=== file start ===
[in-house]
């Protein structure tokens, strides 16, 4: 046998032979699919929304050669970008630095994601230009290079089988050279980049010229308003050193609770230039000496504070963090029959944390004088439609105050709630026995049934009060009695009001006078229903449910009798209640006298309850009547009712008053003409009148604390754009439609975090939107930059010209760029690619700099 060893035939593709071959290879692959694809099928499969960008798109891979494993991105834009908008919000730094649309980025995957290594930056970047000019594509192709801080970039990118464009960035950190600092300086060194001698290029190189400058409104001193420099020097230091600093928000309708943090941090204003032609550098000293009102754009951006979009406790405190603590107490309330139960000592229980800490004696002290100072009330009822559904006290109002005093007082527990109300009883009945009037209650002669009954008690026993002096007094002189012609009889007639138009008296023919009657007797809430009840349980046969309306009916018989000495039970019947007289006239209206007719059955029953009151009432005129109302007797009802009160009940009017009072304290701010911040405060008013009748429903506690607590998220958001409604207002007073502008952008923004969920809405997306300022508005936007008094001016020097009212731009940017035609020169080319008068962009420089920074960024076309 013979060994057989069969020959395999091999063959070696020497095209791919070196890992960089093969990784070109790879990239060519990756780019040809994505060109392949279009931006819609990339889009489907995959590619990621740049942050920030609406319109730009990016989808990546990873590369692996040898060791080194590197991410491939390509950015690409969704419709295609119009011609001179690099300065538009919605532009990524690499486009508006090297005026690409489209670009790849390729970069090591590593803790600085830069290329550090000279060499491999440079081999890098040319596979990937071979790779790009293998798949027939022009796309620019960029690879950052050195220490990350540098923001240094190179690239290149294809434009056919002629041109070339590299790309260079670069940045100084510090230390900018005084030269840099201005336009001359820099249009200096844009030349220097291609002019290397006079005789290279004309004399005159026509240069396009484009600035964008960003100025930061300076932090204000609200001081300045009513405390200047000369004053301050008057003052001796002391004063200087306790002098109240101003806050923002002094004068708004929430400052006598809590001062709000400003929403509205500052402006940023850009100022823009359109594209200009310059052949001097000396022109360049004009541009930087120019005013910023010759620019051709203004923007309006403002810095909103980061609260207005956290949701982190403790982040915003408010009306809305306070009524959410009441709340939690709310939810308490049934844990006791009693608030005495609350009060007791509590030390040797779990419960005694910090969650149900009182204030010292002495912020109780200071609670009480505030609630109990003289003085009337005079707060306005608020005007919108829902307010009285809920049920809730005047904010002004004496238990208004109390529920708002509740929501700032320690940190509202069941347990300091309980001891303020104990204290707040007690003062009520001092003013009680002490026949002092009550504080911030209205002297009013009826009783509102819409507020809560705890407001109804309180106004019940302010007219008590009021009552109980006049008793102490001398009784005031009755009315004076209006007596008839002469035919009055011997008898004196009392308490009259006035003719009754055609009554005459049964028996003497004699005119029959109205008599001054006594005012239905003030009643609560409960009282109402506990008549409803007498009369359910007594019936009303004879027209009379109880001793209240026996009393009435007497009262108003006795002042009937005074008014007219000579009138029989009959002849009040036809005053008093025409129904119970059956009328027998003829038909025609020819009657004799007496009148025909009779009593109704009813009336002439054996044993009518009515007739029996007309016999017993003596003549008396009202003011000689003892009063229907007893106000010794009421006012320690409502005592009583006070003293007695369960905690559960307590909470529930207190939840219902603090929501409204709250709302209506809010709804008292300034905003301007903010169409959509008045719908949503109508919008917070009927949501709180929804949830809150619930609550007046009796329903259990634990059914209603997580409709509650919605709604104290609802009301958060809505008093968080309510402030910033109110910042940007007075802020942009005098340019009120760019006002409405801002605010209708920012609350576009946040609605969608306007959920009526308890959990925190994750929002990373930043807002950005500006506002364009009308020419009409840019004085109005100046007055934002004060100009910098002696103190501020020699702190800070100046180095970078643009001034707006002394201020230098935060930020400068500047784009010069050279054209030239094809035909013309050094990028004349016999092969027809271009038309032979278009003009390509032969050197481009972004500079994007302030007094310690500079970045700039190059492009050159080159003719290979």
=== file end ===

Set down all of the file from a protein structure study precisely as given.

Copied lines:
[in-house]
């Protein structure tokens, strides 16, 4: 046998032979699919929304050669970008630095994601230009290079089988050279980049010229308003050193609770230039000496504070963090029959944390004088439609105050709630026995049934009060009695009001006078229903449910009798209640006298309850009547009712008053003409009148604390754009439609975090939107930059010209760029690619700099 060893035939593709071959290879692959694809099928499969960008798109891979494993991105834009908008919000730094649309980025995957290594930056970047000019594509192709801080970039990118464009960035950190600092300086060194001698290029190189400058409104001193420099020097230091600093928000309708943090941090204003032609550098000293009102754009951006979009406790405190603590107490309330139960000592229980800490004696002290100072009330009822559904006290109002005093007082527990109300009883009945009037209650002669009954008690026993002096007094002189012609009889007639138009008296023919009657007797809430009840349980046969309306009916018989000495039970019947007289006239209206007719059955029953009151009432005129109302007797009802009160009940009017009072304290701010911040405060008013009748429903506690607590998220958001409604207002007073502008952008923004969920809405997306300022508005936007008094001016020097009212731009940017035609020169080319008068962009420089920074960024076309 013979060994057989069969020959395999091999063959070696020497095209791919070196890992960089093969990784070109790879990239060519990756780019040809994505060109392949279009931006819609990339889009489907995959590619990621740049942050920030609406319109730009990016989808990546990873590369692996040898060791080194590197991410491939390509950015690409969704419709295609119009011609001179690099300065538009919605532009990524690499486009508006090297005026690409489209670009790849390729970069090591590593803790600085830069290329550090000279060499491999440079081999890098040319596979990937071979790779790009293998798949027939022009796309620019960029690879950052050195220490990350540098923001240094190179690239290149294809434009056919002629041109070339590299790309260079670069940045100084510090230390900018005084030269840099201005336009001359820099249009200096844009030349220097291609002019290397006079005789290279004309004399005159026509240069396009484009600035964008960003100025930061300076932090204000609200001081300045009513405390200047000369004053301050008057003052001796002391004063200087306790002098109240101003806050923002002094004068708004929430400052006598809590001062709000400003929403509205500052402006940023850009100022823009359109594209200009310059052949001097000396022109360049004009541009930087120019005013910023010759620019051709203004923007309006403002810095909103980061609260207005956290949701982190403790982040915003408010009306809305306070009524959410009441709340939690709310939810308490049934844990006791009693608030005495609350009060007791509590030390040797779990419960005694910090969650149900009182204030010292002495912020109780200071609670009480505030609630109990003289003085009337005079707060306005608020005007919108829902307010009285809920049920809730005047904010002004004496238990208004109390529920708002509740929501700032320690940190509202069941347990300091309980001891303020104990204290707040007690003062009520001092003013009680002490026949002092009550504080911030209205002297009013009826009783509102819409507020809560705890407001109804309180106004019940302010007219008590009021009552109980006049008793102490001398009784005031009755009315004076209006007596008839002469035919009055011997008898004196009392308490009259006035003719009754055609009554005459049964028996003497004699005119029959109205008599001054006594005012239905003030009643609560409960009282109402506990008549409803007498009369359910007594019936009303004879027209009379109880001793209240026996009393009435007497009262108003006795002042009937005074008014007219000579009138029989009959002849009040036809005053008093025409129904119970059956009328027998003829038909025609020819009657004799007496009148025909009779009593109704009813009336002439054996044993009518009515007739029996007309016999017993003596003549008396009202003011000689003892009063229907007893106000010794009421006012320690409502005592009583006070003293007695369960905690559960307590909470529930207190939840219902603090929501409204709250709302209506809010709804008292300034905003301007903010169409959509008045719908949503109508919008917070009927949501709180929804949830809150619930609550007046009796329903259990634990059914209603997580409709509650919605709604104290609802009301958060809505008093968080309510402030910033109110910042940007007075802020942009005098340019009120760019006002409405801002605010209708920012609350576009946040609605969608306007959920009526308890959990925190994750929002990373930043807002950005500006506002364009009308020419009409840019004085109005100046007055934002004060100009910098002696103190501020020699702190800070100046180095970078643009001034707006002394201020230098935060930020400068500047784009010069050279054209030239094809035909013309050094990028004349016999092969027809271009038309032979278009003009390509032969050197481009972004500079994007302030007094310690500079970045700039190059492009050159080159003719290979």